Getting Started 
Misconception/Error The student has little or no understanding of the concept of a function. 
Examples of Student Work at this Level The student:
 Says a function is â€śan equation like y = mx + b.â€ť Upon questioning, the student is unable to elaborate or describe any important properties of a function.
 Describes a function in any of a number of incorrect ways such as:
 Functions are two points that depend on each other to form a line.
 A function is an equation that you solve and graph.
 A function is a shape or line that never intersects.

Questions Eliciting Thinking What are the components of functions? Can you describe what a function does with these components?
Can you give an example of a function? What is domain? What is range?
Must all functions be linear? Is it possible to have a nonlinear function? If so, how would it look? Can you sketch a nonlinear function for me?
How does a function look when presented in a table or a mapping diagram? What does the graph of a function look like? 
Instructional Implications Provide instruction on the definition of a function. Explain that a function is a relation in which each element of the domain is paired with exactly one element of the range or a rule that assigns to each element in the domain a single element of the range. Use the â€śfunction machineâ€ť analogy to help the student visualize that a function is like a machine that takes a value as an input and transforms it into an output value. Then explain that the input and output can be described as an ordered pair. Implicit in the function machine analogy is the defining property of functions (i.e., each element of the domain is paired with exactly one element of the range since each input is transformed into a single output). Emphasize that the domain is the set of all inputs and the range is the set of all outputs. Eventually, introduce function notation and guide the student to use correct notation when working with functions.
Provide examples of functions described in a variety of formats: verbal descriptions, twocolumn tables, equations, and graphs. Emphasize that each format is a way to show the pairings of elements from the domain with elements in the range (or, returning to the function machine analogy, inputs with outputs). Be sure to include examples of both linear and nonlinear functions as well as examples of relations that are not functions.
Model defining functions using appropriate mathematical terminology. 
Making Progress 
Misconception/Error The student can describe an important property of functions but offers an incomplete or incorrect definition. 
Examples of Student Work at this Level The student explains that:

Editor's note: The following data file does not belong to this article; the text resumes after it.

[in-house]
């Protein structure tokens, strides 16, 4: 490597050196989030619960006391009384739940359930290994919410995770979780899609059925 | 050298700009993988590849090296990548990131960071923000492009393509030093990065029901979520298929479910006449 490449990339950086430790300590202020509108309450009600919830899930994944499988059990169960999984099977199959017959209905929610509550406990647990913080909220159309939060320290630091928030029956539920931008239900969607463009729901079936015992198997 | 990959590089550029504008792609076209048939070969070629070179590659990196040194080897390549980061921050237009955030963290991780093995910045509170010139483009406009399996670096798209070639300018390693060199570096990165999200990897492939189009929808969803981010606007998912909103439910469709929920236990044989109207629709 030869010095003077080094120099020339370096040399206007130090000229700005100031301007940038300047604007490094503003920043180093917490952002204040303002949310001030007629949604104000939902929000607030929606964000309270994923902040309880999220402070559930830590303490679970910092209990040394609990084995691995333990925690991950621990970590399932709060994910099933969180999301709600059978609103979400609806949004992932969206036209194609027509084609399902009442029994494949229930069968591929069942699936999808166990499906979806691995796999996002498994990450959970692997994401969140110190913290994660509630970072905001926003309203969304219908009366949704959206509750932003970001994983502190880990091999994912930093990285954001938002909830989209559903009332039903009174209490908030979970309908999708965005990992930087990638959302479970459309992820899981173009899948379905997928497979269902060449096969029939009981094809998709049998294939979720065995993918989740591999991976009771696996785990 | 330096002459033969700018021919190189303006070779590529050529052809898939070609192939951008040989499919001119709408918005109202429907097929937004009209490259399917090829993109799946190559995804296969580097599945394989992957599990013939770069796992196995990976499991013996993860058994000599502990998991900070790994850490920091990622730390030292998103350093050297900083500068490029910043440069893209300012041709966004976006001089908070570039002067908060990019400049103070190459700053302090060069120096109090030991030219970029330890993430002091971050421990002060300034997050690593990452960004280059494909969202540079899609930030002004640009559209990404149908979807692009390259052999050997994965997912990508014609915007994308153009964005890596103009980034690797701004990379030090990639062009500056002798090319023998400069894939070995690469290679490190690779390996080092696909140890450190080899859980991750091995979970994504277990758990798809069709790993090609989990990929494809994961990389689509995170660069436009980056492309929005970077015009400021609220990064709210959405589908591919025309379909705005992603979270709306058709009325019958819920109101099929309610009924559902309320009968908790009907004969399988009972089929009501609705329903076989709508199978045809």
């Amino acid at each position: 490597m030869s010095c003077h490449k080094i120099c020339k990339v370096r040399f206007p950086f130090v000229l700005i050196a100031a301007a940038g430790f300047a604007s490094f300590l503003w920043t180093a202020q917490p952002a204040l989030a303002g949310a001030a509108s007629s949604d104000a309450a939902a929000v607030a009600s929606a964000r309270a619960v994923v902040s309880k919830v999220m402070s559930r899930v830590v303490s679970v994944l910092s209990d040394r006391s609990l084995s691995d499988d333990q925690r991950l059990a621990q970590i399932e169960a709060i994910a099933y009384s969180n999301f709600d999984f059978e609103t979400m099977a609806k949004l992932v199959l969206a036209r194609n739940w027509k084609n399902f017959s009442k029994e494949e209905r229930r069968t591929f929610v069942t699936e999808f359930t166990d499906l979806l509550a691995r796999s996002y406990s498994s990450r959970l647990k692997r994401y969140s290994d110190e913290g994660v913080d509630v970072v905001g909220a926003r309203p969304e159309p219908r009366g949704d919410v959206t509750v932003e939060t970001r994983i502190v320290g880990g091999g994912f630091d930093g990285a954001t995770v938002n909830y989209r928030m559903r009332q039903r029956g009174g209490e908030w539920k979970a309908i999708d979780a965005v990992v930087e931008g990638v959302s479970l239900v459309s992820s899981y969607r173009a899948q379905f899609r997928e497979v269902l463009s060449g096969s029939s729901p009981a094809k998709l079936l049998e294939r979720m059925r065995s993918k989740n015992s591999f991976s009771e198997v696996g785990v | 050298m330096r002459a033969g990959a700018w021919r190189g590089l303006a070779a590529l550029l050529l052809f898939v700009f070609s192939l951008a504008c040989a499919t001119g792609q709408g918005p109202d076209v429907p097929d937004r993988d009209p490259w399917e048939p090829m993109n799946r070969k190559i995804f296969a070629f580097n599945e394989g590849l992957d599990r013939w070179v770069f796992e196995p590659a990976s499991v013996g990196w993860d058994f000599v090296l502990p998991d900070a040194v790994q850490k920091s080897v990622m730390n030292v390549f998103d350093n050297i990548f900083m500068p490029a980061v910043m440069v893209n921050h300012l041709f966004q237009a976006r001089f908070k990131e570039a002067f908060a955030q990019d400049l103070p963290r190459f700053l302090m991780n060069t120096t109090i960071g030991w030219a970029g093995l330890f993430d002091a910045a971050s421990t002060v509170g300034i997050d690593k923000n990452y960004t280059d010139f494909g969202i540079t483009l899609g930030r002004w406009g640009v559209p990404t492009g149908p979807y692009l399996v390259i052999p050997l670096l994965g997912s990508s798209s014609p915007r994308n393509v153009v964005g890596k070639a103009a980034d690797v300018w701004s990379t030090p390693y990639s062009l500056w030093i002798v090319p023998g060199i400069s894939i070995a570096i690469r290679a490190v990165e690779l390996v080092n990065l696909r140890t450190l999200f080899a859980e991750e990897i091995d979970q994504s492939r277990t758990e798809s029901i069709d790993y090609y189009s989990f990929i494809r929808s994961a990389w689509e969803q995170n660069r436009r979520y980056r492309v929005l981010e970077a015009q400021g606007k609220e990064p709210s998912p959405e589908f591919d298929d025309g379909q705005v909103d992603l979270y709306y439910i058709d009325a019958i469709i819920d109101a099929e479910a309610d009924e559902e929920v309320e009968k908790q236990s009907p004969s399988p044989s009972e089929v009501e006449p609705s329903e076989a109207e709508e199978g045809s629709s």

The graph of a function will pass the vertical line test which means that â€śxvalues do not repeat.â€ť
 A function includes â€śinput and output values, and the inputs never repeat.â€ť
 A function â€śrepresents a relationship.â€ť
 A function pairs â€śincomesâ€ť and â€śoutcomes.â€ť

Questions Eliciting Thinking What you said about the graph of a function is true, but what exactly is a function?
How does a function look? How is a function described?
What does the domain of a function represent? What does the function do to the elements in its domain?
How are the domain and range of a function related?
What does f(x) mean? 
Instructional Implications Guide the student in a discussion of a more precise definition of a function. Explain that a good definition places the object of the definition in a larger class of objects as well as precisely describes what distinguishes it from other objects in that larger class. For example, a function is a relation (the larger class of objects to which it belongs) that pairs each element of the domain with exactly one element of the range (the property that distinguishes it from other relations). Be sure the student understands terminology associated with functions such as domain and range, and the student uses notation appropriately. 
Got It 
Misconception/Error The student provides complete and correct responses to all components of the task. 
Examples of Student Work at this Level The student defines a function in an appropriate way. For example, a function is a relation in which each element in the domain (input value) is paired with exactly one element in the range (output value). The student might further explain that if f is a function, and x is an element of its domain, then f(x) denotes the output of f corresponding to the input x.

Questions Eliciting Thinking What do you know about function notation? What does f(x) mean?
Can you describe a specific example of function? How would you describe its domain and its range? 
Instructional Implications Challenge the student to describe an example of a function using each of the following formats: a verbal description, a twocolumn table, an equation, and a graph. Require that not all examples be linear. Then ask the student to describe the domain and range of each function.